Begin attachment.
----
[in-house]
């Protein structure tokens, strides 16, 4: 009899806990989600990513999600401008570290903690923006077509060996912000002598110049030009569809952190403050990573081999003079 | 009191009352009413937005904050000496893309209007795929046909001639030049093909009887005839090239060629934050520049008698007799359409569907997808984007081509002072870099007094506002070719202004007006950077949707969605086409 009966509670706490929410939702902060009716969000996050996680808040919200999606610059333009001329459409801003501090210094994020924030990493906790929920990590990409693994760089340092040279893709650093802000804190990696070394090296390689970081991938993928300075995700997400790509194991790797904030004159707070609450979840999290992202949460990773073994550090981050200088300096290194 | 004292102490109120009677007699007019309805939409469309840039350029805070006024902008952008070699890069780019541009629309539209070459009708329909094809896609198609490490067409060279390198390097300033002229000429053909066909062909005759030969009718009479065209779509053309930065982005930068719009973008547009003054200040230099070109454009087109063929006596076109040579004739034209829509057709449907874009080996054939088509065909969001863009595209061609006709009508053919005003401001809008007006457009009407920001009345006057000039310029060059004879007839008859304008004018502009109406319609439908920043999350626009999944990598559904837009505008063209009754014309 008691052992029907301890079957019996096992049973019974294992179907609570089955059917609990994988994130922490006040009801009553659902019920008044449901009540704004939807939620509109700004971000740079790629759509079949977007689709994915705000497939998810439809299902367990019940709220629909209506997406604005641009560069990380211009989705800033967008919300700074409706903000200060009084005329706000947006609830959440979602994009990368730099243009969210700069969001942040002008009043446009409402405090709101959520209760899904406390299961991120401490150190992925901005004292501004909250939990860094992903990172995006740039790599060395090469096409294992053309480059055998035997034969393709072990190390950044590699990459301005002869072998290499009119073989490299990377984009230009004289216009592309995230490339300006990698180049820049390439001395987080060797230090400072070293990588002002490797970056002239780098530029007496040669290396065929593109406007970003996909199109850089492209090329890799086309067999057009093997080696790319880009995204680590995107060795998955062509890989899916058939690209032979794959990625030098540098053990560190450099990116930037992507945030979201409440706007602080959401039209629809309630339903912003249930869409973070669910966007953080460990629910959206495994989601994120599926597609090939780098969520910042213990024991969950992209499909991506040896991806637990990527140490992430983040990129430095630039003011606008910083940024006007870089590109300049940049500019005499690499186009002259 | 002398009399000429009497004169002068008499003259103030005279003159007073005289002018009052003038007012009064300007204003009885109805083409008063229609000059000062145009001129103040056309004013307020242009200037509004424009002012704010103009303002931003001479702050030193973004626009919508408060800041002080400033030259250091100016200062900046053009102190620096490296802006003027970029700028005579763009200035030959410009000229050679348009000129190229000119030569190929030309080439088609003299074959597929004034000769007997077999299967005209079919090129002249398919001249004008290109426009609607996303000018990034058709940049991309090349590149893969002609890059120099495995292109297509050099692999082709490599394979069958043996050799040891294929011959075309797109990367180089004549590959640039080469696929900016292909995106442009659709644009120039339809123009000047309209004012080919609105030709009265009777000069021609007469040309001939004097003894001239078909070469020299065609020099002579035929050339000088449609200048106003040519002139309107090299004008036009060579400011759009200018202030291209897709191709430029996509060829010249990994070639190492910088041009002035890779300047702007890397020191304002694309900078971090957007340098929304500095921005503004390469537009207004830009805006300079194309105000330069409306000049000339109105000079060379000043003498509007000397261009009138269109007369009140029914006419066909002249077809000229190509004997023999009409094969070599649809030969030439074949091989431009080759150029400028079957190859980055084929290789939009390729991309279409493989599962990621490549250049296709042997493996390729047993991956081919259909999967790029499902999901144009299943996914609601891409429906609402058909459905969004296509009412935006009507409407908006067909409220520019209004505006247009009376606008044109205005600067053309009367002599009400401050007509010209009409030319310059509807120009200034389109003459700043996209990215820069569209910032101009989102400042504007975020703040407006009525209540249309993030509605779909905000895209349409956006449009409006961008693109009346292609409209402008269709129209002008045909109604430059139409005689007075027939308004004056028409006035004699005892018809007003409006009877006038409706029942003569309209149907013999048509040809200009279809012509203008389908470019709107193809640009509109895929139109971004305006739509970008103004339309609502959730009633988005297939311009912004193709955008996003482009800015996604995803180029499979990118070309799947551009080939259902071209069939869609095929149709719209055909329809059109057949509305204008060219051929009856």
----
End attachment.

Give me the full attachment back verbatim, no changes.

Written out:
[in-house]
């Protein structure tokens, strides 16, 4: 009899806990989600990513999600401008570290903690923006077509060996912000002598110049030009569809952190403050990573081999003079 | 009191009352009413937005904050000496893309209007795929046909001639030049093909009887005839090239060629934050520049008698007799359409569907997808984007081509002072870099007094506002070719202004007006950077949707969605086409 009966509670706490929410939702902060009716969000996050996680808040919200999606610059333009001329459409801003501090210094994020924030990493906790929920990590990409693994760089340092040279893709650093802000804190990696070394090296390689970081991938993928300075995700997400790509194991790797904030004159707070609450979840999290992202949460990773073994550090981050200088300096290194 | 004292102490109120009677007699007019309805939409469309840039350029805070006024902008952008070699890069780019541009629309539209070459009708329909094809896609198609490490067409060279390198390097300033002229000429053909066909062909005759030969009718009479065209779509053309930065982005930068719009973008547009003054200040230099070109454009087109063929006596076109040579004739034209829509057709449907874009080996054939088509065909969001863009595209061609006709009508053919005003401001809008007006457009009407920001009345006057000039310029060059004879007839008859304008004018502009109406319609439908920043999350626009999944990598559904837009505008063209009754014309 008691052992029907301890079957019996096992049973019974294992179907609570089955059917609990994988994130922490006040009801009553659902019920008044449901009540704004939807939620509109700004971000740079790629759509079949977007689709994915705000497939998810439809299902367990019940709220629909209506997406604005641009560069990380211009989705800033967008919300700074409706903000200060009084005329706000947006609830959440979602994009990368730099243009969210700069969001942040002008009043446009409402405090709101959520209760899904406390299961991120401490150190992925901005004292501004909250939990860094992903990172995006740039790599060395090469096409294992053309480059055998035997034969393709072990190390950044590699990459301005002869072998290499009119073989490299990377984009230009004289216009592309995230490339300006990698180049820049390439001395987080060797230090400072070293990588002002490797970056002239780098530029007496040669290396065929593109406007970003996909199109850089492209090329890799086309067999057009093997080696790319880009995204680590995107060795998955062509890989899916058939690209032979794959990625030098540098053990560190450099990116930037992507945030979201409440706007602080959401039209629809309630339903912003249930869409973070669910966007953080460990629910959206495994989601994120599926597609090939780098969520910042213990024991969950992209499909991506040896991806637990990527140490992430983040990129430095630039003011606008910083940024006007870089590109300049940049500019005499690499186009002259 | 002398009399000429009497004169002068008499003259103030005279003159007073005289002018009052003038007012009064300007204003009885109805083409008063229609000059000062145009001129103040056309004013307020242009200037509004424009002012704010103009303002931003001479702050030193973004626009919508408060800041002080400033030259250091100016200062900046053009102190620096490296802006003027970029700028005579763009200035030959410009000229050679348009000129190229000119030569190929030309080439088609003299074959597929004034000769007997077999299967005209079919090129002249398919001249004008290109426009609607996303000018990034058709940049991309090349590149893969002609890059120099495995292109297509050099692999082709490599394979069958043996050799040891294929011959075309797109990367180089004549590959640039080469696929900016292909995106442009659709644009120039339809123009000047309209004012080919609105030709009265009777000069021609007469040309001939004097003894001239078909070469020299065609020099002579035929050339000088449609200048106003040519002139309107090299004008036009060579400011759009200018202030291209897709191709430029996509060829010249990994070639190492910088041009002035890779300047702007890397020191304002694309900078971090957007340098929304500095921005503004390469537009207004830009805006300079194309105000330069409306000049000339109105000079060379000043003498509007000397261009009138269109007369009140029914006419066909002249077809000229190509004997023999009409094969070599649809030969030439074949091989431009080759150029400028079957190859980055084929290789939009390729991309279409493989599962990621490549250049296709042997493996390729047993991956081919259909999967790029499902999901144009299943996914609601891409429906609402058909459905969004296509009412935006009507409407908006067909409220520019209004505006247009009376606008044109205005600067053309009367002599009400401050007509010209009409030319310059509807120009200034389109003459700043996209990215820069569209910032101009989102400042504007975020703040407006009525209540249309993030509605779909905000895209349409956006449009409006961008693109009346292609409209402008269709129209002008045909109604430059139409005689007075027939308004004056028409006035004699005892018809007003409006009877006038409706029942003569309209149907013999048509040809200009279809012509203008389908470019709107193809640009509109895929139109971004305006739509970008103004339309609502959730009633988005297939311009912004193709955008996003482009800015996604995803180029499979990118070309799947551009080939259902071209069939869609095929149709719209055909329809059109057949509305204008060219051929009856």